Movie review: Fired Up! (2009)

We’ve gotten far enough into the summer TV season that our DVR is persistently empty and we’ve used up most of the VOD choices available to us. This leaves us with having to wander the movie channels more emphatically than we do in the winter months.

Tonight’s discovery was Fired Up!, a typical summer guy flick from last summer that Encore was airing. I wasn’t expecting much from it, but it at least exceeded expectations enough to be worthy of a review.

The premise is a bit thin and obvious: Two football jocks decide to skip football camp, instead heading to cheerleader camp on the presumption (which bears out) that the female-to-male ratio will be extraordinarily high, thus making it easy for them to score. The timebomb in the premise is that they’ll only attend the first two weeks of the three week camp because there’s some big party back home that they have to be at, and at any rate the gender imbalance will mean they’ve gotten plenty of sex in those two weeks.

There’s very little in the actual plot of the story that’s original or not predictable. It turns out not to be as easy to get laid as they thought. The two other male cheerleaders they’re bunking with are both gay. There’s an older woman that one of them falls for, who happens to be the wife of the camp leader. The other jock falls for a cheerleader on his own squad and decides he wants to stay for the third week; the target of his affection is dating a lunkhead college student who doesn’t care about her. The med student unveils the plan for the jocks to leave, leading to the obvious “you’ve betrayed me!” speech by the cheerleader. Everything turns out wonderfully in the end.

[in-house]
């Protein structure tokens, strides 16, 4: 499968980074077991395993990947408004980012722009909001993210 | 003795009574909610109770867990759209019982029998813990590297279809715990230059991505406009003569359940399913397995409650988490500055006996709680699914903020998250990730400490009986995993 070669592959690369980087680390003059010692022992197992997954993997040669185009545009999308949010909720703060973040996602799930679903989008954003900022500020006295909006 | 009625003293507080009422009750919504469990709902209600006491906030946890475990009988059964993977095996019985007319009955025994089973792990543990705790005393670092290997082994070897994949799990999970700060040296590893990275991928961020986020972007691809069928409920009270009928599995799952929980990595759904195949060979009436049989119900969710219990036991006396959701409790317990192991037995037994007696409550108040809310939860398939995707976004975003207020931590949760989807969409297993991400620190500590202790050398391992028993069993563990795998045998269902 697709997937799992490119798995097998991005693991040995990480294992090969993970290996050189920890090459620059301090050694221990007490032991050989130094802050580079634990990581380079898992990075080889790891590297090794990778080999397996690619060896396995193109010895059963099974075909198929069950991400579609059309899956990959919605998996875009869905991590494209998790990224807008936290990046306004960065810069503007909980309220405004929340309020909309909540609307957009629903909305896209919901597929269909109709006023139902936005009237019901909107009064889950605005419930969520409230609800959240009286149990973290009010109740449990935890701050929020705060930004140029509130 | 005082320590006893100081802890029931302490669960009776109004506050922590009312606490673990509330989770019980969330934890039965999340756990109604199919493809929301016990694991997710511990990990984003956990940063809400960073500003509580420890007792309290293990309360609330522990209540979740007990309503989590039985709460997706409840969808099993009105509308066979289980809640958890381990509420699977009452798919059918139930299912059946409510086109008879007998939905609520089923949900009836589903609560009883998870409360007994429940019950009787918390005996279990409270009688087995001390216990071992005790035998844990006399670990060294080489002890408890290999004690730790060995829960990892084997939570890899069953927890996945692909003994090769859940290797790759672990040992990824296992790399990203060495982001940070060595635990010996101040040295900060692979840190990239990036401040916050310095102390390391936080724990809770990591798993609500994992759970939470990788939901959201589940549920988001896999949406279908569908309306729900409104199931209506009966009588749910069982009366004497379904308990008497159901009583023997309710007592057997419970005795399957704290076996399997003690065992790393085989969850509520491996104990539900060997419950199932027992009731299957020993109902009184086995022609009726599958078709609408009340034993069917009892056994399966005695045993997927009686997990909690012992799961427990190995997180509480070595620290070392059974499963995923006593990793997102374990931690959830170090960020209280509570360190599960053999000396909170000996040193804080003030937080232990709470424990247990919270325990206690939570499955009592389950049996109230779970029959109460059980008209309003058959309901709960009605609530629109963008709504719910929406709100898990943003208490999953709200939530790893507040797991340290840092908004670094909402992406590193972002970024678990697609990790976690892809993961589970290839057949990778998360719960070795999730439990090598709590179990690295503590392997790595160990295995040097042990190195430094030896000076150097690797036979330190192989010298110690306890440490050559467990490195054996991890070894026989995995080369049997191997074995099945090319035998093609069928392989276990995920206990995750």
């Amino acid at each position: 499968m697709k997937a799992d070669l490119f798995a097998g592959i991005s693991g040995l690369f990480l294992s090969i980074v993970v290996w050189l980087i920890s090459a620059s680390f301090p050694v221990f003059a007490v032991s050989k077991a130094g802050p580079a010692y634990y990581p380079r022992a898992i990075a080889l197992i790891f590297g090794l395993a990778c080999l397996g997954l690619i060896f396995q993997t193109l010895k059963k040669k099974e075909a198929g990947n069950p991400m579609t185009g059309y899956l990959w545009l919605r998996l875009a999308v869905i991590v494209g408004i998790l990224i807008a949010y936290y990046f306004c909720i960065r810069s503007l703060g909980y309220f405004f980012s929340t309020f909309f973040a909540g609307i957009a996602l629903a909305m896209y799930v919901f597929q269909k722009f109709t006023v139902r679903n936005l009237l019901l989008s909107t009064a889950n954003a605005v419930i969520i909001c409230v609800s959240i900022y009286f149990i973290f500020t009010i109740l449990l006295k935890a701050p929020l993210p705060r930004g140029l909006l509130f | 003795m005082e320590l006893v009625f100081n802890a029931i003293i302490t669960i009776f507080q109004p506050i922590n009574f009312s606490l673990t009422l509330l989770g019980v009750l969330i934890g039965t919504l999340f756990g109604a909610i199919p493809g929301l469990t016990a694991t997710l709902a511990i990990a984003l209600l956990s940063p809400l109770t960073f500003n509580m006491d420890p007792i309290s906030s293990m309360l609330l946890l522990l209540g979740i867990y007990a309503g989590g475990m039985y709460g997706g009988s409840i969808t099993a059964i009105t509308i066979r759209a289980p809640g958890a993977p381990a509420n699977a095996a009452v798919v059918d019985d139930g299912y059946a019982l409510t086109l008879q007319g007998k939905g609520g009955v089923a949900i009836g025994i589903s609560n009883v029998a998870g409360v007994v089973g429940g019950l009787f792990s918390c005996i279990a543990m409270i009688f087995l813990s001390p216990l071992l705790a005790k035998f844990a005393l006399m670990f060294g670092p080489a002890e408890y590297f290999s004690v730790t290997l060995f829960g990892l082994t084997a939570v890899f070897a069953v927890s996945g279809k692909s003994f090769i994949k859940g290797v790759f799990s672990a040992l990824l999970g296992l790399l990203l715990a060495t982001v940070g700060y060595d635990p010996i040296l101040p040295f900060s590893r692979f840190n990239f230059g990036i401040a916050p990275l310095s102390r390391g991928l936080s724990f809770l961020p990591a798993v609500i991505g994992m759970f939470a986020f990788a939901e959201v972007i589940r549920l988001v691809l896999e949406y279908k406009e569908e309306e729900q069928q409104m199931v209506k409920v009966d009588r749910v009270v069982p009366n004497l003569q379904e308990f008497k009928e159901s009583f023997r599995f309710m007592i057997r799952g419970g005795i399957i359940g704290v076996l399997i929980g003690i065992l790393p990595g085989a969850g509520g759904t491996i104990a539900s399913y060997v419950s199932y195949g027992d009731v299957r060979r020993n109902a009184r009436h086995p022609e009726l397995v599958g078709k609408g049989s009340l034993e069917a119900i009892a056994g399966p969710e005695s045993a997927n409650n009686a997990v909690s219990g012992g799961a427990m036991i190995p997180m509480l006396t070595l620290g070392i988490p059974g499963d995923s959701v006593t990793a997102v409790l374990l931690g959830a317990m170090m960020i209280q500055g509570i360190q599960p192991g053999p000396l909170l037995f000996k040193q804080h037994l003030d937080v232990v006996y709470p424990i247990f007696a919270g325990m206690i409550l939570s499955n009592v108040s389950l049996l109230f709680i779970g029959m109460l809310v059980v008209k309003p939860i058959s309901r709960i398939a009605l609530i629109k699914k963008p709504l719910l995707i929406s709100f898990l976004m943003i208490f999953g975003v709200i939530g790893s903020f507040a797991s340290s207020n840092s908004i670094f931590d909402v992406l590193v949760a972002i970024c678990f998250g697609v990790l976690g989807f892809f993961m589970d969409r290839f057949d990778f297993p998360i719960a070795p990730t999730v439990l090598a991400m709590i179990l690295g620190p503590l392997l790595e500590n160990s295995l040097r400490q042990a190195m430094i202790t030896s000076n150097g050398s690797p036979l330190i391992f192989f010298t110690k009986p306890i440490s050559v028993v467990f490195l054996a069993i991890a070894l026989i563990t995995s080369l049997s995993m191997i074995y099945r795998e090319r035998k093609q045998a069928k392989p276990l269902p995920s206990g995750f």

In addition, the side characters are formulaic: One of the jocks has a spunky younger sister, wise and vulgar beyond her years; one of the female cheerleaders is gay and poorly closeted; the head of the camp is a passive-aggressive ball of rage; the football coach is a foul-mouthed meathead. And on and on.

However, especially in contrast to other films following this formula, the movie does an excellent job of taking the basic ingredients and making a decent ragout out of them. It sometimes treads close the line of being being a parody of its genre (getting closest with the communal quoting of Bring It On and the over-the-top hand gestures of the Panthers), but usually stays true to its recipe.

What it lacks in originality it makes up for in effort and spirit, much like the cheerleaders it features. My favorite character was the aforementioned spunky younger sister, Poppy, played with appropriate cute curtness by Juliette Goglia. A decent enough way to waste an hour and a half.

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